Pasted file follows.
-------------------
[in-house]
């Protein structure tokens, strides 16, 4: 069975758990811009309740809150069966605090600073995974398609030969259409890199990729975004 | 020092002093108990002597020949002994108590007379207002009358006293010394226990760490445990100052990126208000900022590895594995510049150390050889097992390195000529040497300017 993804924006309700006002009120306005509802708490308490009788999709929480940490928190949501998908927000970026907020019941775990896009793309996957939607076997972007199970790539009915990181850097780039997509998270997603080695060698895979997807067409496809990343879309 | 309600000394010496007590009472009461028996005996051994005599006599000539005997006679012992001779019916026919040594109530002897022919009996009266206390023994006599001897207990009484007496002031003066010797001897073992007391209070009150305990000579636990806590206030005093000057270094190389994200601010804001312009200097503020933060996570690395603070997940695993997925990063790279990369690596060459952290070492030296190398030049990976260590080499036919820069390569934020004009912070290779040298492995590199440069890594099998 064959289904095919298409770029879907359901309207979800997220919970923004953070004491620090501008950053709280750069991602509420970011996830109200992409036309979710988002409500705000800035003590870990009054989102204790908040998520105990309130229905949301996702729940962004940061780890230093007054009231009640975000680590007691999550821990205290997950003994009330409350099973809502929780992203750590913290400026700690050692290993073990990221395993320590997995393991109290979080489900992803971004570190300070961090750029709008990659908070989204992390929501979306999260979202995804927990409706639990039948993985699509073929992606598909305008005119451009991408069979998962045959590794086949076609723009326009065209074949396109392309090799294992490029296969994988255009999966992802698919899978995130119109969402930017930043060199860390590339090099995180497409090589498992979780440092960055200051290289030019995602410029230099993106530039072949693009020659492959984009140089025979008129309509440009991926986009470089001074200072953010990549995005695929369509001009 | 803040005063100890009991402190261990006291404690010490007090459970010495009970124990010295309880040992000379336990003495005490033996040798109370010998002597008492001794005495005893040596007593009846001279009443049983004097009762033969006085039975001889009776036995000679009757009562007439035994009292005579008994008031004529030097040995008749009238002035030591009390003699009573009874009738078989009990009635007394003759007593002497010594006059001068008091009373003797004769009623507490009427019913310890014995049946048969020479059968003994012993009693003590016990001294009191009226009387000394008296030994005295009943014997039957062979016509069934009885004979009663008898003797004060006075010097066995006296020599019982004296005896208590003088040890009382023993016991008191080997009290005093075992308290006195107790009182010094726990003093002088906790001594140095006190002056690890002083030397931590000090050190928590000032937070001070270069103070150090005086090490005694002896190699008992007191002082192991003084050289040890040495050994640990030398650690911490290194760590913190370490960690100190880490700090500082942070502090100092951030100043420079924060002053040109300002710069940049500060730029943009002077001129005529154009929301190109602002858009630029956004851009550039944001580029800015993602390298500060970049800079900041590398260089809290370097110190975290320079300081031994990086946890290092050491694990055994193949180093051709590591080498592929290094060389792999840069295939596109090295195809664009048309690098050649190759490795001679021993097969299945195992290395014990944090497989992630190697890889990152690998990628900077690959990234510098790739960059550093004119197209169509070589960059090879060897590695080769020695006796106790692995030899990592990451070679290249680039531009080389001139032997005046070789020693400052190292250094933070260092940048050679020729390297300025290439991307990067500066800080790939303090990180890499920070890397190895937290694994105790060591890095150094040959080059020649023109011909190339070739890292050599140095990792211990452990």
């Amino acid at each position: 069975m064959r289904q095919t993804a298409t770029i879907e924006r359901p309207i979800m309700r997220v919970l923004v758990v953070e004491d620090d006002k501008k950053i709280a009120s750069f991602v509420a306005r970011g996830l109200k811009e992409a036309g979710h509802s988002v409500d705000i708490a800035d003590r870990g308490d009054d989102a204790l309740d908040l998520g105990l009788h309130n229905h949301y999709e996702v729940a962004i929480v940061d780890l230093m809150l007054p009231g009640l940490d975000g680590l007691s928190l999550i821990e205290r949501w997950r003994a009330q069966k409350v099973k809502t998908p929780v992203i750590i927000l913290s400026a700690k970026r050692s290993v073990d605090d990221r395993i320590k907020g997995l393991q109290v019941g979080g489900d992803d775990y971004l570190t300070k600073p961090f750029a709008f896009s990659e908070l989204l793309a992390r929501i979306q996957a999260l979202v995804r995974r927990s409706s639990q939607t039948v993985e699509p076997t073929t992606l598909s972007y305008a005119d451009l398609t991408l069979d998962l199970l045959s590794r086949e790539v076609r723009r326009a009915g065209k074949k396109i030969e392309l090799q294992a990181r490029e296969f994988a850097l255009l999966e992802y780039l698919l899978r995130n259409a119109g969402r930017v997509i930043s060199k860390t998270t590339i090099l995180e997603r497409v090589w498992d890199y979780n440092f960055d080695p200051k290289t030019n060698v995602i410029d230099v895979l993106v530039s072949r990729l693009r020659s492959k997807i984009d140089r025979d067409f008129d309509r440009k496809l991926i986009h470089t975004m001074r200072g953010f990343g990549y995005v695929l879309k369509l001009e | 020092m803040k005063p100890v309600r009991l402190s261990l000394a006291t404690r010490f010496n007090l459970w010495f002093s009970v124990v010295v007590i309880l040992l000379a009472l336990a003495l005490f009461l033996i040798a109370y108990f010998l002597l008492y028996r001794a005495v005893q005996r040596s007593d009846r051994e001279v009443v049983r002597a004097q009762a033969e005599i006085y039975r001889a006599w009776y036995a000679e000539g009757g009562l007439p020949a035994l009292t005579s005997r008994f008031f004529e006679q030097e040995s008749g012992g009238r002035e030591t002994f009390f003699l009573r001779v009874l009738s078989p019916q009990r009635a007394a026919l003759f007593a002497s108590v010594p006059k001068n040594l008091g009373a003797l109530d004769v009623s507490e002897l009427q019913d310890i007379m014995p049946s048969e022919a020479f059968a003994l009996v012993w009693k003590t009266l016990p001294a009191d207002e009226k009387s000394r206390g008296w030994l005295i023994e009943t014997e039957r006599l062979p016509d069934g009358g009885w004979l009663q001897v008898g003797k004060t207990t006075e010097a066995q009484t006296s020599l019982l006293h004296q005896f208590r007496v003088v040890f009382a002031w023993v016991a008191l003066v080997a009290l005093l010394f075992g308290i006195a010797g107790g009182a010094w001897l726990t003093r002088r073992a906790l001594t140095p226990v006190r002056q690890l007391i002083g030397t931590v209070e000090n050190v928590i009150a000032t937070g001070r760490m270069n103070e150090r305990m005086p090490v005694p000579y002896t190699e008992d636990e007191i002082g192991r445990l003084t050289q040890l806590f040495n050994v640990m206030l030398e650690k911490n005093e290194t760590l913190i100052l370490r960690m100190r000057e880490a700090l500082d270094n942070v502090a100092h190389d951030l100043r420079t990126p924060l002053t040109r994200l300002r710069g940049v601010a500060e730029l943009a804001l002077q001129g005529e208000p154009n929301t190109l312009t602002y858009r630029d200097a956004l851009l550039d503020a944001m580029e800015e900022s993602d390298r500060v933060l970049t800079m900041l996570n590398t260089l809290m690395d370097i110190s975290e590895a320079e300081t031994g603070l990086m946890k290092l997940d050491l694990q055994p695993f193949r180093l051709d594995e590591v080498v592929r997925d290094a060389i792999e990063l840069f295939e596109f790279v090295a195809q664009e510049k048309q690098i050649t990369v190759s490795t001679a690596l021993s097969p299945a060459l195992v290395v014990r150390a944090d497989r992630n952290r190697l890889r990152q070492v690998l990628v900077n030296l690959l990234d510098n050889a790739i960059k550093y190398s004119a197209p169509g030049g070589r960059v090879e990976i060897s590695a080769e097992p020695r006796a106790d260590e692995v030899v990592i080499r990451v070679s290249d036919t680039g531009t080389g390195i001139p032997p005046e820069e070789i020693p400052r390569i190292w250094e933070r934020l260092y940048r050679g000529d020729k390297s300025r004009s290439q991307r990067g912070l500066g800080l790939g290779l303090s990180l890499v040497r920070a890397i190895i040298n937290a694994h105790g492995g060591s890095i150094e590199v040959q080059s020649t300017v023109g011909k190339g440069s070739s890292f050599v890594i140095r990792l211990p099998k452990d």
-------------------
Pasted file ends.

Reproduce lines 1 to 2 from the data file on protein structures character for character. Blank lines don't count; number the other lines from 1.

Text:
[in-house]
């Protein structure tokens, strides 16, 4: 069975758990811009309740809150069966605090600073995974398609030969259409890199990729975004 | 020092002093108990002597020949002994108590007379207002009358006293010394226990760490445990100052990126208000900022590895594995510049150390050889097992390195000529040497300017 993804924006309700006002009120306005509802708490308490009788999709929480940490928190949501998908927000970026907020019941775990896009793309996957939607076997972007199970790539009915990181850097780039997509998270997603080695060698895979997807067409496809990343879309 | 309600000394010496007590009472009461028996005996051994005599006599000539005997006679012992001779019916026919040594109530002897022919009996009266206390023994006599001897207990009484007496002031003066010797001897073992007391209070009150305990000579636990806590206030005093000057270094190389994200601010804001312009200097503020933060996570690395603070997940695993997925990063790279990369690596060459952290070492030296190398030049990976260590080499036919820069390569934020004009912070290779040298492995590199440069890594099998 064959289904095919298409770029879907359901309207979800997220919970923004953070004491620090501008950053709280750069991602509420970011996830109200992409036309979710988002409500705000800035003590870990009054989102204790908040998520105990309130229905949301996702729940962004940061780890230093007054009231009640975000680590007691999550821990205290997950003994009330409350099973809502929780992203750590913290400026700690050692290993073990990221395993320590997995393991109290979080489900992803971004570190300070961090750029709008990659908070989204992390929501979306999260979202995804927990409706639990039948993985699509073929992606598909305008005119451009991408069979998962045959590794086949076609723009326009065209074949396109392309090799294992490029296969994988255009999966992802698919899978995130119109969402930017930043060199860390590339090099995180497409090589498992979780440092960055200051290289030019995602410029230099993106530039072949693009020659492959984009140089025979008129309509440009991926986009470089001074200072953010990549995005695929369509001009 | 803040005063100890009991402190261990006291404690010490007090459970010495009970124990010295309880040992000379336990003495005490033996040798109370010998002597008492001794005495005893040596007593009846001279009443049983004097009762033969006085039975001889009776036995000679009757009562007439035994009292005579008994008031004529030097040995008749009238002035030591009390003699009573009874009738078989009990009635007394003759007593002497010594006059001068008091009373003797004769009623507490009427019913310890014995049946048969020479059968003994012993009693003590016990001294009191009226009387000394008296030994005295009943014997039957062979016509069934009885004979009663008898003797004060006075010097066995006296020599019982004296005896208590003088040890009382023993016991008191080997009290005093075992308290006195107790009182010094726990003093002088906790001594140095006190002056690890002083030397931590000090050190928590000032937070001070270069103070150090005086090490005694002896190699008992007191002082192991003084050289040890040495050994640990030398650690911490290194760590913190370490960690100190880490700090500082942070502090100092951030100043420079924060002053040109300002710069940049500060730029943009002077001129005529154009929301190109602002858009630029956004851009550039944001580029800015993602390298500060970049800079900041590398260089809290370097110190975290320079300081031994990086946890290092050491694990055994193949180093051709590591080498592929290094060389792999840069295939596109090295195809664009048309690098050649190759490795001679021993097969299945195992290395014990944090497989992630190697890889990152690998990628900077690959990234510098790739960059550093004119197209169509070589960059090879060897590695080769020695006796106790692995030899990592990451070679290249680039531009080389001139032997005046070789020693400052190292250094933070260092940048050679020729390297300025290439991307990067500066800080790939303090990180890499920070890397190895937290694994105790060591890095150094040959080059020649023109011909190339070739890292050599140095990792211990452990």